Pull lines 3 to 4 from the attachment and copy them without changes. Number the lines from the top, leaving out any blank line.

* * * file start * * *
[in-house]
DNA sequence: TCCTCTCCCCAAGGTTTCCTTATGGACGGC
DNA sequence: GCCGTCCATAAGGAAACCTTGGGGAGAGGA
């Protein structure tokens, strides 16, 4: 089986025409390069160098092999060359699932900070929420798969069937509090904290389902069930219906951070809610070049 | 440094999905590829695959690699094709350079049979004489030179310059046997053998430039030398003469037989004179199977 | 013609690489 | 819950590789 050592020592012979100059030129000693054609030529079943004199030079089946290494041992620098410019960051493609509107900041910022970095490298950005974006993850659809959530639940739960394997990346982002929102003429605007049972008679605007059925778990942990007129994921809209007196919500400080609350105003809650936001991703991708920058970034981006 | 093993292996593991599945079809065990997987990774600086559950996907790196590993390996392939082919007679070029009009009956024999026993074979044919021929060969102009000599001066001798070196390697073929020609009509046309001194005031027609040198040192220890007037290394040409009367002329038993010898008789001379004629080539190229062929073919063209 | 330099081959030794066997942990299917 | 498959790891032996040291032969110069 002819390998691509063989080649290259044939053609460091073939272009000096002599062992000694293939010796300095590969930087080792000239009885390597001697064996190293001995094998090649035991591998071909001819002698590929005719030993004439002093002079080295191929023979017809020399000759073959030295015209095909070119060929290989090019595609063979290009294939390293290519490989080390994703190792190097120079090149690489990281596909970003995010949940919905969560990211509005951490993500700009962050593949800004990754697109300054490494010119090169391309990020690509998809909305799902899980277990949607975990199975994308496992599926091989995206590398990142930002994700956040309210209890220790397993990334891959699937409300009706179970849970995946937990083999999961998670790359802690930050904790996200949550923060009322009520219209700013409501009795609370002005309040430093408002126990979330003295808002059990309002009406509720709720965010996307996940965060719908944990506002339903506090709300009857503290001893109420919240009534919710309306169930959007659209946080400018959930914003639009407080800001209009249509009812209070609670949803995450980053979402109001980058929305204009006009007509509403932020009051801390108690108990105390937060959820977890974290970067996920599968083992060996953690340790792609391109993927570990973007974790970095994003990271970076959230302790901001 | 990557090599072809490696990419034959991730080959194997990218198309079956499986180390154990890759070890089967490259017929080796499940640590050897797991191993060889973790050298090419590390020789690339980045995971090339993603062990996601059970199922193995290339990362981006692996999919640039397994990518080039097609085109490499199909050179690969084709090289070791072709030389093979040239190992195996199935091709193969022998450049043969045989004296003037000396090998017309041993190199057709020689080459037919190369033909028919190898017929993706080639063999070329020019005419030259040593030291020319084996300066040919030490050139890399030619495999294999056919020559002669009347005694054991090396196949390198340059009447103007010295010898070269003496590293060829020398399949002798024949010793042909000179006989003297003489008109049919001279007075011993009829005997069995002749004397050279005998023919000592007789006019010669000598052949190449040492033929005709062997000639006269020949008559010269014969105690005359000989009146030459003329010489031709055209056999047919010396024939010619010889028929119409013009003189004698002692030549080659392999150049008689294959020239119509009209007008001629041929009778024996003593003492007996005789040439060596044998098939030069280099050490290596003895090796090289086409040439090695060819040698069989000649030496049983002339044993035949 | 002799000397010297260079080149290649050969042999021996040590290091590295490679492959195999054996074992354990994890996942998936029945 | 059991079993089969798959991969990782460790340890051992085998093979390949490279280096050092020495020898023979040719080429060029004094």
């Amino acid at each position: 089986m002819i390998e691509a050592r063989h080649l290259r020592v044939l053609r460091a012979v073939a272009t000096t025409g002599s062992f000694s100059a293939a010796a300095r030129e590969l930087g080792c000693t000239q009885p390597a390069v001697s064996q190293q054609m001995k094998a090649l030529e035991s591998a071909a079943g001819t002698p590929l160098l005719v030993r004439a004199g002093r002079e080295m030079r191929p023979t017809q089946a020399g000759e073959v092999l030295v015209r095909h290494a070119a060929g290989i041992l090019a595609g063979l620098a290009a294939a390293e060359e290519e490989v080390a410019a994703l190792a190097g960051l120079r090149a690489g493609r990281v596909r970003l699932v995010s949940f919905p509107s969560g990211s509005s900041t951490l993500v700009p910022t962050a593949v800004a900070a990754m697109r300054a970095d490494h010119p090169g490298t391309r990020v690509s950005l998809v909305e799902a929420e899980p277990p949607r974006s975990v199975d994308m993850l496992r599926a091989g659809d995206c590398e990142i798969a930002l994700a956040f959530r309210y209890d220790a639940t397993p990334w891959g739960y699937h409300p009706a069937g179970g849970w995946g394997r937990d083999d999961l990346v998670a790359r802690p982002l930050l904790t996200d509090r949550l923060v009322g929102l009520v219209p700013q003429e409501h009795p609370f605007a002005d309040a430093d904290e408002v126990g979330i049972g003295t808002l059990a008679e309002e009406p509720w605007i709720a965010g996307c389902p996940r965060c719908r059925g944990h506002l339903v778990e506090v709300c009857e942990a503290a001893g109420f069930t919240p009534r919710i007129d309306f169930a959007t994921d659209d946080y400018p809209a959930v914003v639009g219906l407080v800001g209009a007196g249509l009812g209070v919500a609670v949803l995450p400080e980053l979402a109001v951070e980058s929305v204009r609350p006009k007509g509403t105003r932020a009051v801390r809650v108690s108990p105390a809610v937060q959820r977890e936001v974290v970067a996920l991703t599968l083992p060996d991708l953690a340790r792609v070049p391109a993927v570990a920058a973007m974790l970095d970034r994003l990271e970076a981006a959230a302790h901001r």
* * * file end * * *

DNA sequence: GCCGTCCATAAGGAAACCTTGGGGAGAGGA
């Protein structure tokens, strides 16, 4: 089986025409390069160098092999060359699932900070929420798969069937509090904290389902069930219906951070809610070049 | 440094999905590829695959690699094709350079049979004489030179310059046997053998430039030398003469037989004179199977 | 013609690489 | 819950590789 050592020592012979100059030129000693054609030529079943004199030079089946290494041992620098410019960051493609509107900041910022970095490298950005974006993850659809959530639940739960394997990346982002929102003429605007049972008679605007059925778990942990007129994921809209007196919500400080609350105003809650936001991703991708920058970034981006 | 093993292996593991599945079809065990997987990774600086559950996907790196590993390996392939082919007679070029009009009956024999026993074979044919021929060969102009000599001066001798070196390697073929020609009509046309001194005031027609040198040192220890007037290394040409009367002329038993010898008789001379004629080539190229062929073919063209 | 330099081959030794066997942990299917 | 498959790891032996040291032969110069 002819390998691509063989080649290259044939053609460091073939272009000096002599062992000694293939010796300095590969930087080792000239009885390597001697064996190293001995094998090649035991591998071909001819002698590929005719030993004439002093002079080295191929023979017809020399000759073959030295015209095909070119060929290989090019595609063979290009294939390293290519490989080390994703190792190097120079090149690489990281596909970003995010949940919905969560990211509005951490993500700009962050593949800004990754697109300054490494010119090169391309990020690509998809909305799902899980277990949607975990199975994308496992599926091989995206590398990142930002994700956040309210209890220790397993990334891959699937409300009706179970849970995946937990083999999961998670790359802690930050904790996200949550923060009322009520219209700013409501009795609370002005309040430093408002126990979330003295808002059990309002009406509720709720965010996307996940965060719908944990506002339903506090709300009857503290001893109420919240009534919710309306169930959007659209946080400018959930914003639009407080800001209009249509009812209070609670949803995450980053979402109001980058929305204009006009007509509403932020009051801390108690108990105390937060959820977890974290970067996920599968083992060996953690340790792609391109993927570990973007974790970095994003990271970076959230302790901001 | 990557090599072809490696990419034959991730080959194997990218198309079956499986180390154990890759070890089967490259017929080796499940640590050897797991191993060889973790050298090419590390020789690339980045995971090339993603062990996601059970199922193995290339990362981006692996999919640039397994990518080039097609085109490499199909050179690969084709090289070791072709030389093979040239190992195996199935091709193969022998450049043969045989004296003037000396090998017309041993190199057709020689080459037919190369033909028919190898017929993706080639063999070329020019005419030259040593030291020319084996300066040919030490050139890399030619495999294999056919020559002669009347005694054991090396196949390198340059009447103007010295010898070269003496590293060829020398399949002798024949010793042909000179006989003297003489008109049919001279007075011993009829005997069995002749004397050279005998023919000592007789006019010669000598052949190449040492033929005709062997000639006269020949008559010269014969105690005359000989009146030459003329010489031709055209056999047919010396024939010619010889028929119409013009003189004698002692030549080659392999150049008689294959020239119509009209007008001629041929009778024996003593003492007996005789040439060596044998098939030069280099050490290596003895090796090289086409040439090695060819040698069989000649030496049983002339044993035949 | 002799000397010297260079080149290649050969042999021996040590290091590295490679492959195999054996074992354990994890996942998936029945 | 059991079993089969798959991969990782460790340890051992085998093979390949490279280096050092020495020898023979040719080429060029004094």